NHL Draft Lottery: a Race to the Bottom

It’s that time of the year when hockey fans have nothing better to do but decide who will win the Stanley cup based on zero games played, wait to hear what other meaningless hiring’s the Toronto maple leafs will make in order to appear like they are addressing issues, and discuss rule changes for the next year.

For those unfamiliar with how the draft order is selected, the 14 teams that do not make the playoffs are seeded in reverse order of how many points they earned in the regular season with the worst team picking first and the best picking last. In this situation you win by losing as the worst team would have the opportunity to draft a possible franchise player who could step into an NHL role sooner rather than later.

Simple enough? That’s just the beginning. The 14 teams are then entered into a lottery, with the worse teams having better chances of winning the lottery. Before the lockout, the winner of the lottery moved up four places in the draft with all the teams that it leap-frogged moving back one position. After the lockout, the winner automatically moved to the first draft position.

But why complicate things? Many say that the best solution is the most elegant one, the worst team should pick first, end of story. They need it don’t they? The issue is that would encourage teams to tank in order to draft higher (see Mario Lemieux) and no franchises audience wants to watch a race to the bottom. It’s bad for competition and it’s bad for the NHL. This is especially necessary this coming year with Connor McDavid, who has been heralded as the next greatest hockey human, almost assured to be the first overall pick. It is easy to imagine teams losing in order to get this kid.

That is why it is no surprise that the NHL recently adjusted the draft lottery odds, lowering the odd’s of the worst four teams while raising the odd’s of the better ten. If you are the worst team in the league, you still only have 20% of a chance of getting Connor McDavid.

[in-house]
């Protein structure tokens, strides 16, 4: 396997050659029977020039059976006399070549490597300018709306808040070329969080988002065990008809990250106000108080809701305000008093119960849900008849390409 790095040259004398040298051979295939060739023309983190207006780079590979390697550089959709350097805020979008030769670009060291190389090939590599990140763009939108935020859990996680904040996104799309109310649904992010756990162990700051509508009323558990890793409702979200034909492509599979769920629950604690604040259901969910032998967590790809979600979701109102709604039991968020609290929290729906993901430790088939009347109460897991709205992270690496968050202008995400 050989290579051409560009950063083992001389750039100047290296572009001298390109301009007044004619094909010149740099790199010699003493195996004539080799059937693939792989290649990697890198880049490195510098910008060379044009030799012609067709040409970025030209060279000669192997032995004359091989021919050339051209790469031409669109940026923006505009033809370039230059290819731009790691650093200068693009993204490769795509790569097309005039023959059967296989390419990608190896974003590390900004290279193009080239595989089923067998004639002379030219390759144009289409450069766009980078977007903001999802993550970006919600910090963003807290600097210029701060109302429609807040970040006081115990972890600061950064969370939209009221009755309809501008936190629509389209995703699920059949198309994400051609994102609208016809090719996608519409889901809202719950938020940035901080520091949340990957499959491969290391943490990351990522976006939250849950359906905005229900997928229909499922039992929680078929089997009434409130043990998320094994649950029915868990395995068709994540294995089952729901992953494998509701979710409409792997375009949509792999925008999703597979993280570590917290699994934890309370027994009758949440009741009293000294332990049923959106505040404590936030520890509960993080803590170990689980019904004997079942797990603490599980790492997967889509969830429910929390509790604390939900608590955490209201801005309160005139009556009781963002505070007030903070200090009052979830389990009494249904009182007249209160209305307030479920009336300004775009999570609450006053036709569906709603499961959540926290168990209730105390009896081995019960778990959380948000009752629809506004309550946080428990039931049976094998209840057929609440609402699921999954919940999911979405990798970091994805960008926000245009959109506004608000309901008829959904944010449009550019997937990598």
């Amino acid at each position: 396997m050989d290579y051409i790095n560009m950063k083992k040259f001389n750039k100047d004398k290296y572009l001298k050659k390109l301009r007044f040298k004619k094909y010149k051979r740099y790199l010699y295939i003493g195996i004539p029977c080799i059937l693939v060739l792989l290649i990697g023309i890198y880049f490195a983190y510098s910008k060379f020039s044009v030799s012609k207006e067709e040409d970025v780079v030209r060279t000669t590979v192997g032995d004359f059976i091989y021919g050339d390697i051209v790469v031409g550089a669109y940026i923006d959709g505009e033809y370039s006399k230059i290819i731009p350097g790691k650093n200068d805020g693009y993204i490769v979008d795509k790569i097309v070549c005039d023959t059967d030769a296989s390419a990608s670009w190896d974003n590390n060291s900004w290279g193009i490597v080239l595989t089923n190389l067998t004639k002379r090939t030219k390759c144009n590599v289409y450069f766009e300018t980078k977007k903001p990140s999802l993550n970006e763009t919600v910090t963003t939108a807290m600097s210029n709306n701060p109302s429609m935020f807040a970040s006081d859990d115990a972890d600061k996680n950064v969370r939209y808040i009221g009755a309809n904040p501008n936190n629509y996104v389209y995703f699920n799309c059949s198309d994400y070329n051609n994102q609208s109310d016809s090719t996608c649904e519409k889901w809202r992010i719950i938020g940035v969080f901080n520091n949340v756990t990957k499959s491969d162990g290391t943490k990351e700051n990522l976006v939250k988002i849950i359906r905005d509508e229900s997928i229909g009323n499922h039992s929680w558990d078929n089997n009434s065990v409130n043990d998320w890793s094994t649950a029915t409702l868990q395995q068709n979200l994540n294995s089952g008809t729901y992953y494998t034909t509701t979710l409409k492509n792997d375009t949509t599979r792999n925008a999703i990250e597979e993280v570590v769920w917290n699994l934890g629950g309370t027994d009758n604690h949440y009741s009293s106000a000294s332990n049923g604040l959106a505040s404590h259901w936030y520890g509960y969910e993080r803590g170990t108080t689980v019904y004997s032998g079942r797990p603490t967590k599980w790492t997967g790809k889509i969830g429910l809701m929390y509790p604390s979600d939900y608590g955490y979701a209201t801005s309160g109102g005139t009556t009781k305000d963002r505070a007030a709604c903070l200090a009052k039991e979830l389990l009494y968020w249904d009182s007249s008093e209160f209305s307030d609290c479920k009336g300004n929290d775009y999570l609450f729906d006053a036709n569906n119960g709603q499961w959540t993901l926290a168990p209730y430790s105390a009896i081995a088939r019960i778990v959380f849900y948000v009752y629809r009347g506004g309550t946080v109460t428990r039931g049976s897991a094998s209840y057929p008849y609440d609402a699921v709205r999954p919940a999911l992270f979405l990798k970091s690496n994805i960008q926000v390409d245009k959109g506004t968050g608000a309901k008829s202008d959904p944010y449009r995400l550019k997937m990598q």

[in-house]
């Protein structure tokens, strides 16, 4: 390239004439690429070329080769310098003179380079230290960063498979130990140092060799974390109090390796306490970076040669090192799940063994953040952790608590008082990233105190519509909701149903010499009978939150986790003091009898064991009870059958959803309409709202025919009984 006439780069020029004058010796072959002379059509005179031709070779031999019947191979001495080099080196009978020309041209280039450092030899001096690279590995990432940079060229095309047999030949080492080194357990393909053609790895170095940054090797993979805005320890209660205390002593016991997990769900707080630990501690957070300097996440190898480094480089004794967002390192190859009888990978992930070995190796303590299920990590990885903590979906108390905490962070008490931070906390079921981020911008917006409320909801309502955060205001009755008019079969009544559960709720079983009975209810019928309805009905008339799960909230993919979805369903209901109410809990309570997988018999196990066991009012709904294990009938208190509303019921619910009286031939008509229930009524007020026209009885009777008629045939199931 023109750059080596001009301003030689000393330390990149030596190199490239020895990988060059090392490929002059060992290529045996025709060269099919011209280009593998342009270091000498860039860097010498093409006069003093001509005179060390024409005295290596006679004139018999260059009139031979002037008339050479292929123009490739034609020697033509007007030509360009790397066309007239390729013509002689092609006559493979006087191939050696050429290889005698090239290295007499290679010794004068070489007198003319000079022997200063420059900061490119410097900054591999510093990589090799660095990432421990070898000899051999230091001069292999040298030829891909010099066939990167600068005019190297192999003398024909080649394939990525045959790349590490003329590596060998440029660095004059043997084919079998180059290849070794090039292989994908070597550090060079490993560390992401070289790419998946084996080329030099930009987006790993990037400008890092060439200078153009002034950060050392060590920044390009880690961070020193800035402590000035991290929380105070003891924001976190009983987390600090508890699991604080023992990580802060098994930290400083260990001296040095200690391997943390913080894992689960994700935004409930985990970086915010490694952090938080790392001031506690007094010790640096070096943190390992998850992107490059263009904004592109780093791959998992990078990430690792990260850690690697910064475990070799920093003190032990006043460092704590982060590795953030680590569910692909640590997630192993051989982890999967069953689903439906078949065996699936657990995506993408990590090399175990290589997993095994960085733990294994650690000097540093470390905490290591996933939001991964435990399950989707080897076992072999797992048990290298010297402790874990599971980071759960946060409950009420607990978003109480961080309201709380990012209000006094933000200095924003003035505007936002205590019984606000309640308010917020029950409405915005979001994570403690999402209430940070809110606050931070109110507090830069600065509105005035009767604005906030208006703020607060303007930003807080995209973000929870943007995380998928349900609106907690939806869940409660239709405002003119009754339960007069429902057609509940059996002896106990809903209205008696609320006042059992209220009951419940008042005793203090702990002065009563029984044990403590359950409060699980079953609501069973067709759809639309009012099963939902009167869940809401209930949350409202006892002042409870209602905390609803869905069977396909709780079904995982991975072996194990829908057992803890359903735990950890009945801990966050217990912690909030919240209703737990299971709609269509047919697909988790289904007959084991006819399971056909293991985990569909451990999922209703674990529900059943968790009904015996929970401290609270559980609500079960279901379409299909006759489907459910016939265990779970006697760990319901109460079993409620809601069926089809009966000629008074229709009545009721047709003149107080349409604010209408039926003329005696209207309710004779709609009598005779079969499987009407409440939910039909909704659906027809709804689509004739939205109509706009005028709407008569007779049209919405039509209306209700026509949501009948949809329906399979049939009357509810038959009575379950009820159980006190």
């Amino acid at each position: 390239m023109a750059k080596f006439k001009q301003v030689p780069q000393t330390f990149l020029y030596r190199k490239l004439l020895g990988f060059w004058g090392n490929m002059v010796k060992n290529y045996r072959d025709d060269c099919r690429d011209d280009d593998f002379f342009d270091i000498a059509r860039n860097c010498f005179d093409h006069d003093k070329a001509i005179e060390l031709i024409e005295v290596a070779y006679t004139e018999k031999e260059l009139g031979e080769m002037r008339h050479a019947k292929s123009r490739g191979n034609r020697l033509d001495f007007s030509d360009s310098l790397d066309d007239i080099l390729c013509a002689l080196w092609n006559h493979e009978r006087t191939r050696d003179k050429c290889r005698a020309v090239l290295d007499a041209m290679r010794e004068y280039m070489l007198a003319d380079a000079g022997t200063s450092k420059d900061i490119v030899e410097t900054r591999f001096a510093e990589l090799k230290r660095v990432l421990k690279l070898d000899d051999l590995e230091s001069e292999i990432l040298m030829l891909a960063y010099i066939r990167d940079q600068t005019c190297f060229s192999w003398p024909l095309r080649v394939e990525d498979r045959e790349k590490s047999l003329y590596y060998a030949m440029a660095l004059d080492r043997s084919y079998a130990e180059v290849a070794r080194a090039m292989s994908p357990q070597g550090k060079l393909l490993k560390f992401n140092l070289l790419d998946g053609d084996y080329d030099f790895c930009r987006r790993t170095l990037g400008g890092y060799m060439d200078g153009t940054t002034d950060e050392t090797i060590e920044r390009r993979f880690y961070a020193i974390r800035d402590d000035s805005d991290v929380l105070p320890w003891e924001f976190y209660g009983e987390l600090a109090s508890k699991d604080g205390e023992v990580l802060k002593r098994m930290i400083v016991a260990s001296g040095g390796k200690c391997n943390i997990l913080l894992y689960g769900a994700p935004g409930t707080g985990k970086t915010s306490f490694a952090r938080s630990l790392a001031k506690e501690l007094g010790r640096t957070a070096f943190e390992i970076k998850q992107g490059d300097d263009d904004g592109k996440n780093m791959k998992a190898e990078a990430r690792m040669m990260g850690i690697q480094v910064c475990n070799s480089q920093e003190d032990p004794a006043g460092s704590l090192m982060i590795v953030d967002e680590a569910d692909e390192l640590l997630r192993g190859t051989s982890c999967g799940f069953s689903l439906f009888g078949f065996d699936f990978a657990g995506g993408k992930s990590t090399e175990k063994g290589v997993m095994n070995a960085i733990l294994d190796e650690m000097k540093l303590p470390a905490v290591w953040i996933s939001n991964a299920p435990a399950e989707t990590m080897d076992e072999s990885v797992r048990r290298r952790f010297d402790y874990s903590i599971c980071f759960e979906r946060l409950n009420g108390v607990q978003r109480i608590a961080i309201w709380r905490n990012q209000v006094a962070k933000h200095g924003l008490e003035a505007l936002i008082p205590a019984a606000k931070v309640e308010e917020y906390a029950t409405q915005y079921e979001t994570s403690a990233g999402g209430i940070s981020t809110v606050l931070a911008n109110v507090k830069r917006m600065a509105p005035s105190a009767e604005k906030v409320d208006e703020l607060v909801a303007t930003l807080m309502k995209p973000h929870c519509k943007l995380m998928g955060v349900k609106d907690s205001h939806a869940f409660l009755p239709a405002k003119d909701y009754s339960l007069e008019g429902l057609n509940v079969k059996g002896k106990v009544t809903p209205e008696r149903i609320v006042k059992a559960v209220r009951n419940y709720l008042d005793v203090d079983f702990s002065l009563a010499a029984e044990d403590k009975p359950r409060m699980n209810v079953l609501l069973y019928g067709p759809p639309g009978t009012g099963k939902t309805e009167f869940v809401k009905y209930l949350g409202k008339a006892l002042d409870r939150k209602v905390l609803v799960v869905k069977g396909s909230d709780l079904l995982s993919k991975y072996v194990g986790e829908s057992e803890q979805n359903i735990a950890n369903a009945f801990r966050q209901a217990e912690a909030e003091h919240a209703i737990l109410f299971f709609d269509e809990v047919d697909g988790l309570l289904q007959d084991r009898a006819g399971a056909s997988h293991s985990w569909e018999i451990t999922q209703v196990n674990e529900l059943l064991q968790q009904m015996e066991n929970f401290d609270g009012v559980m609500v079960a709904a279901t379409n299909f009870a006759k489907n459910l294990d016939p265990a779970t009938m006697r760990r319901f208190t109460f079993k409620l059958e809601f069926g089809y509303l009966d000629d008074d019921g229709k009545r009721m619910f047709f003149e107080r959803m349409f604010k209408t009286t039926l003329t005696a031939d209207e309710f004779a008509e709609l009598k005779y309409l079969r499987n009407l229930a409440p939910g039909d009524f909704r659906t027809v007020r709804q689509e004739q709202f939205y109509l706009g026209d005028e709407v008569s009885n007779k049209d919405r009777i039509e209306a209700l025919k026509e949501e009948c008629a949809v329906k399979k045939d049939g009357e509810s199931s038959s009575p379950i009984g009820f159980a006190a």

Below are the draft lottery odds

Non-Playoff Team
(Fewest Pts. to Most)
New Draft Lottery Odds Odds Under Former Allocation
1 20.0% 25.0%
2 13.5% 18.8%
3 11.5% 14.2%
4 9.5% 10.7%
5 8.5% 8.1%
6 7.5% 6.2%
7 6.5% 4.7%
8 6.0% 3.6%
9 5.0% 2.7%
10 3.5% 2.1%
11 3.0% 1.5%
12 2.5% 1.1%
13 2.0% 0.8%
14 1.0% 0.5%

Graph provided by NHL.com

But that’s OK, this Eichel kid is supposed to be another extraordinary player, the sabers would at least get him if someone else leapfrogs them in the standings, right? Well actually, the league also announced that there would be a lottery for the top three overall spots rather than just the first. So you can be monumentally awful and only pick fourth overall.

But is it enough? If the team that just comes up short of being the worst in the league in 2014-15 (NY Islanders) wins the first overall pick in the lottery, the odds that the worst team (Buffalo) wins the lottery for second pick increase. It is highly unlikely that they continue to fall.

I think there is a simpler solution that encourages teams to try to win while also giving an edge to the worse teams to win the lottery. You have 14 teams, the one with the best record should get one entry into the draft, the second best would then get two entries, and so on and so forth. This would leave the worst team with fourteen entries and a much lower advantage over its closest competition. The lottery should not be just for the first overall pick, or an arbitrarily assigned number of picks like three, but for every pick. This would make it much more risky to tank in a season, incentivizing teams to compete every year, while also giving a slight competitive advantage to legitimately bad teams.

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